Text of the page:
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Hi everybody, scrolling through the alexa menu I saw items that I'm not sure what the are.

 

- in the recording/rec out menu I see SCAN FORMAT, with the possibility of choosing between P or PSF. What is the difference between them?

 

- in the same menu I also see HD-SDI FORMAT with the possibility of choosing between 422 1.5 SL/DL, 422 3G SL, 444 1.5G DL and 444 3G DL/SL. While I know that 422/444 have to do with the color sampling I have no idea what 1.5G and 3G mean, and same with SL/DL

 

- in the MONITORING/MON OUT menu I see scan format and the options are P or PSF? Is this the exact thing I've ask in question number 1?And why in the frame rate option in this menu it doesn't let me choose 23.976 but only 24, 25 and 30 fps?

 

Thank you in advance for the help!

 

 

I think PSF ,s most useful role is being able to see a Progressive recorded image on a monitor that will not take P input.. thats why its often a choice for monitor out..

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Point taken. Perhaps in Hollywood and when dealing with other Hollywood post production, sticking with 23.976 is the right thing to do because everyone likes to work in that rate - and trying to get 12 different post-production houses on the same page for something different could be more trouble than it's worth. For someone who is doing most all their own finishing, I really don't see a difference. I'd say shoot whatever one you want. 23.976 has been the go to for a long time, but primarily only because true 24p in digital is a fairly recent invention.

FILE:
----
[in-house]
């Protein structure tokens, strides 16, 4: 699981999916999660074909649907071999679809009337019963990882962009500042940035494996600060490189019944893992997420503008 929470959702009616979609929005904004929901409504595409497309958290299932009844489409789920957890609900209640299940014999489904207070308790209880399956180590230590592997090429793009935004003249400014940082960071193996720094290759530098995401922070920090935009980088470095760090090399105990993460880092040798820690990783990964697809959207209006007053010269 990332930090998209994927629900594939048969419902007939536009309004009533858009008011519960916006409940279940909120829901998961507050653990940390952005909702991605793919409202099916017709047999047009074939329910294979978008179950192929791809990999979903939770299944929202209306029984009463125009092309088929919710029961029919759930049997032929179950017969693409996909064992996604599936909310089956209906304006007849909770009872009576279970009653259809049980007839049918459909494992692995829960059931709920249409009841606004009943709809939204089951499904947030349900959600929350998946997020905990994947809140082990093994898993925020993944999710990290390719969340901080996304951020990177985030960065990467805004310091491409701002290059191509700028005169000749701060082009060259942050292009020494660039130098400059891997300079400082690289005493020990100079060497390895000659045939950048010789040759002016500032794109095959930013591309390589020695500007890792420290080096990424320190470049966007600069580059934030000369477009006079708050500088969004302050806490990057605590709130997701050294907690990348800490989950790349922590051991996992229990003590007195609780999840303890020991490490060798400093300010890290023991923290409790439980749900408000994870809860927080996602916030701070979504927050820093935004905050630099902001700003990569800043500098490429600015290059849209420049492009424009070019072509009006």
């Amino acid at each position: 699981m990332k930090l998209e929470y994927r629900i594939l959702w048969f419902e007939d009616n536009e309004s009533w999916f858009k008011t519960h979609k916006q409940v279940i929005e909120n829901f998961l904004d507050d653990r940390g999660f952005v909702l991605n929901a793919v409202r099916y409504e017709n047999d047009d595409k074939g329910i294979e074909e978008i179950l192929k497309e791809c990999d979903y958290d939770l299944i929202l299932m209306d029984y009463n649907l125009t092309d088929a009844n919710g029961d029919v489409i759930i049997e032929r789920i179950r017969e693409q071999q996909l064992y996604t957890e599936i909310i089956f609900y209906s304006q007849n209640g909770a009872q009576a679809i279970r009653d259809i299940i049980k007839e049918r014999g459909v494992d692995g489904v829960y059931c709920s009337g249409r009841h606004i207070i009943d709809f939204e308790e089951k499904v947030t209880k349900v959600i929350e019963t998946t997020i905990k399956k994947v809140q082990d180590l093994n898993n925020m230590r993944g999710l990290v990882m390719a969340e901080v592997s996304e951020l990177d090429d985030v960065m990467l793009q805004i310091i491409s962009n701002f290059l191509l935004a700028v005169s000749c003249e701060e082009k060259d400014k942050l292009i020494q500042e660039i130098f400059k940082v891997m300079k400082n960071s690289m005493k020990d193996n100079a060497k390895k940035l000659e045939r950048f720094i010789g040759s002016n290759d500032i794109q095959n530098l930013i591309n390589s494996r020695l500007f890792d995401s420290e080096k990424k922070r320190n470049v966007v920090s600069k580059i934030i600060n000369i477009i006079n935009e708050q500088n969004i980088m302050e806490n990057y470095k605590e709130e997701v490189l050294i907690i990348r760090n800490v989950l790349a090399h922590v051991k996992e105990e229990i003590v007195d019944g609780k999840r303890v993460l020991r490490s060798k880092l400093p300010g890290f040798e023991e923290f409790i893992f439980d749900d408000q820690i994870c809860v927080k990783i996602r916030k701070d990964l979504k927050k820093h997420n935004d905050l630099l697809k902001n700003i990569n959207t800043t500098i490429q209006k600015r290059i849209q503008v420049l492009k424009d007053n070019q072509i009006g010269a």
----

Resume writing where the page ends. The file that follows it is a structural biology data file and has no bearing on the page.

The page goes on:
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23.98 is not the same speed as 24fps.

 

So what you monitor in has to be directly connected with the format you're recording.

 

23.98 doesn't make a difference on a film set because you should be recording in 24FPS.

Some audio post houses rather insist on 23.976, I think for some legacy reason with their sound fx library. So, 23.976 is still a common acquisition speed for eventual cinema distribution at 24.0fps.

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It's all about 3:2 pulldown and drop frame in the US.

 

It *is* about 3:2 pulldown but it's got nothing to do with drop frame timecode. There's no such thing as drop frame timecode at 23.98, it's always non-drop. Similarly, you can have 29.97fps with non-drop and that's ok too.

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Theoretically, when shooting at 23.98p there are more potential flicker issues under old magnetic ballast lighting like HMIs, sodium vapor, and industrial fluorescents. This is because 23.98 (with a 180 shutter) is not a flicker-free speed in 60Hz land like 24fps is. Obviously with digital cameras, you have the opportunity to catch this on the monitor but I wonder if anyone else has experienced this when running a film camera at 23.98 instead of 24fps.